I made the unusual choice when getting called to the bar to go solo from the outset. The reasons for this were complicated, but largely included uncertainty about the type of direct support I would receive from other lawyers in a firm.
Starting your own law practice is a daunting notion. I gathered a small group of friends who I knew were also interested in going solo, and introduced them to each other. We started participating in formal mentorship programs offered by professional and affinity associations, but quickly realized it wasn’t enough.
So instead, we started sharing notes. This form of peer-mentoring is one of the most effective ways that lawyers can build supports into their careers. Slowly this group grew, changed, and developed to the point where we were able to assist calls that were even newer than us, including recent departures from large law firms.
What we quickly learned is that most junior lawyers don’t get true mentorship within their law firms, and especially not within a practice group. The economics of how work is billed simply doesn’t allow for it. The relationships outside of these direct reports were typically much more useful.
Without internal champions, few junior lawyers succeed in climbing the ladder to the upper rungs of a large law firm. Although these champions come in different forms, the greatest deficit we observed was the lack of substantive skills in practising the law or operating a practice. Junior lawyers learn how to conduct excellent memos or do exceptional research, but their hands-on skills are often much more limited than that.
Junior lawyers need direct assistance on their files, accompanying other lawyers to court, or joining them in business negotiations. As a network of sole practitioners, we had the flexibility to arrange a cross-work lattice of contractual relationships that allowed for this, typically providing greater cost-savings to the client. The result could be better described as an incubator, allowing lawyers and their practices grow in many ways, rather than just mentorship.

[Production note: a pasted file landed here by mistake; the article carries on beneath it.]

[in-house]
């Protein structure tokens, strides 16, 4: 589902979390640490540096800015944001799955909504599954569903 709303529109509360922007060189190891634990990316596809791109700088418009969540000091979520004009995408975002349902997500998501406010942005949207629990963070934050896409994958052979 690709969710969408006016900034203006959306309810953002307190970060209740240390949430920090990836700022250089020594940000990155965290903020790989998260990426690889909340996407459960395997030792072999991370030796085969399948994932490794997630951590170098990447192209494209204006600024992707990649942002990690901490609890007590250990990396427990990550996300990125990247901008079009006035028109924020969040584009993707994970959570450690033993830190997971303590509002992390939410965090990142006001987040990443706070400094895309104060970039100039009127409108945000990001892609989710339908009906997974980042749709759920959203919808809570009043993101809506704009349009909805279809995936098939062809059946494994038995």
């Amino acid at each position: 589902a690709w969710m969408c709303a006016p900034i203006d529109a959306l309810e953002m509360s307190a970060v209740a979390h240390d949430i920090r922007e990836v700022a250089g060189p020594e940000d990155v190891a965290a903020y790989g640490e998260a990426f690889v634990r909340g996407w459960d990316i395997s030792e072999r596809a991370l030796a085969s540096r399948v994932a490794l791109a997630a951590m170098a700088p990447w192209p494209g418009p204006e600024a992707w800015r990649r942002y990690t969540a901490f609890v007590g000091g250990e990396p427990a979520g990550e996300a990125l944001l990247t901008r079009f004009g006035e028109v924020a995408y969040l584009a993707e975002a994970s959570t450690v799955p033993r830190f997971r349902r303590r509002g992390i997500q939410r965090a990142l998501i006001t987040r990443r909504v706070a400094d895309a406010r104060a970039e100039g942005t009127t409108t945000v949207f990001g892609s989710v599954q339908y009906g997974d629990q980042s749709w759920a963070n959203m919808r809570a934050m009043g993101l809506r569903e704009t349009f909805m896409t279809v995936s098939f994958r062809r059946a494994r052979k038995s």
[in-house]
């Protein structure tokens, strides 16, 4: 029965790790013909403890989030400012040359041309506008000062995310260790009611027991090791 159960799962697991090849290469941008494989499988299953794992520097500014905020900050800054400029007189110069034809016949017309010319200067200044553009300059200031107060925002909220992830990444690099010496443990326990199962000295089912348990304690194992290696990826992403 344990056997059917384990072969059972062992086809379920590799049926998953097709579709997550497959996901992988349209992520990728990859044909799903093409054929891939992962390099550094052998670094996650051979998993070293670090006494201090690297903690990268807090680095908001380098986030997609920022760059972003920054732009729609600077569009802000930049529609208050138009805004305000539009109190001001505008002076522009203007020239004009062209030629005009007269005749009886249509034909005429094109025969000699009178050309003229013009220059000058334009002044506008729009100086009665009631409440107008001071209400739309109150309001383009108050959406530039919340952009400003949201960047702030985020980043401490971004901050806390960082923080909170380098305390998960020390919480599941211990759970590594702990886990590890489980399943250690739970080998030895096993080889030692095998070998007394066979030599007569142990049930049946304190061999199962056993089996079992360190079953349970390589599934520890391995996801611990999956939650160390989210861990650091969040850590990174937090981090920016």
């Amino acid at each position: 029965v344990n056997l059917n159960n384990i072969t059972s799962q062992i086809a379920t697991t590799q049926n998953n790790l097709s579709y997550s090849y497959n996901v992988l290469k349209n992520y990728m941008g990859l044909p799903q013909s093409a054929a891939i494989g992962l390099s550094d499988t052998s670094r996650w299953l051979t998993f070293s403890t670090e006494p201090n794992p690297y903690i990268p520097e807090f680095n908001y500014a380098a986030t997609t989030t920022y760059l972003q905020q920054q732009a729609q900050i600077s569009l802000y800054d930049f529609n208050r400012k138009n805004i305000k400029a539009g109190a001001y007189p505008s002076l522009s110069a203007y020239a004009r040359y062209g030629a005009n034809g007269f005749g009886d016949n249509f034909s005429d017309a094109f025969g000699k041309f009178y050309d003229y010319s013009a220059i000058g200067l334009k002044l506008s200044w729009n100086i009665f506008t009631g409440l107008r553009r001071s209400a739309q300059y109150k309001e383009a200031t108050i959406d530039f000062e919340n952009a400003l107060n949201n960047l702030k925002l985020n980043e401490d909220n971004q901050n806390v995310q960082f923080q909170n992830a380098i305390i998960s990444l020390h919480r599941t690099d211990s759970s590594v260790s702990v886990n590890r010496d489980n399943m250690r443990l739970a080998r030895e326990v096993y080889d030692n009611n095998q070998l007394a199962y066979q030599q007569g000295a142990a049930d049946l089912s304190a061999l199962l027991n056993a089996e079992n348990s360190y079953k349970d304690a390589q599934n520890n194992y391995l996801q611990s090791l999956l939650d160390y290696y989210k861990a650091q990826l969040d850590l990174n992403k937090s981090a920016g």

What is clear is that the types of mentorship programs the bar employs need to be much more focused, and accompanied with supporting materials and specific goals. For larger firms, this typically means tracking the path to partnership (and keeping your nose down and working harder isn’t good enough).
In smaller and solo firms the supports lawyers are looking for include practice management, but also assistance on substantive aspects of their practice. Lawyers and organizations interested in supporting this can do so by recognizing what the challenges and issues are that lawyers face, instead of assuming they know what lawyers may need. That means that mentoring relationships will be as much about collecting information as they are about imparting it.
These days I’m on parental leave, with new challenges and new needs for support. The Law Society’s Parental Leave Assistance Program (PLAP) has helped on the monetary end, but I still turn to my peers for the challenges with practice.
Incredible colleagues such as Tanya Walker, Mirilyn Sharp, and Michelle Allinotte have already provided tips and insights. But the difference between this and applied mentorship is when they help directly with the childcare.
I’m still waiting for help on that last dirty diaper.
About the author
Omar Ha-Redeye is a Toronto lawyer and applied legal academic with a background in civil litigation who operates out of Fleet Street Law, an incubator in Toronto for new and young law firms.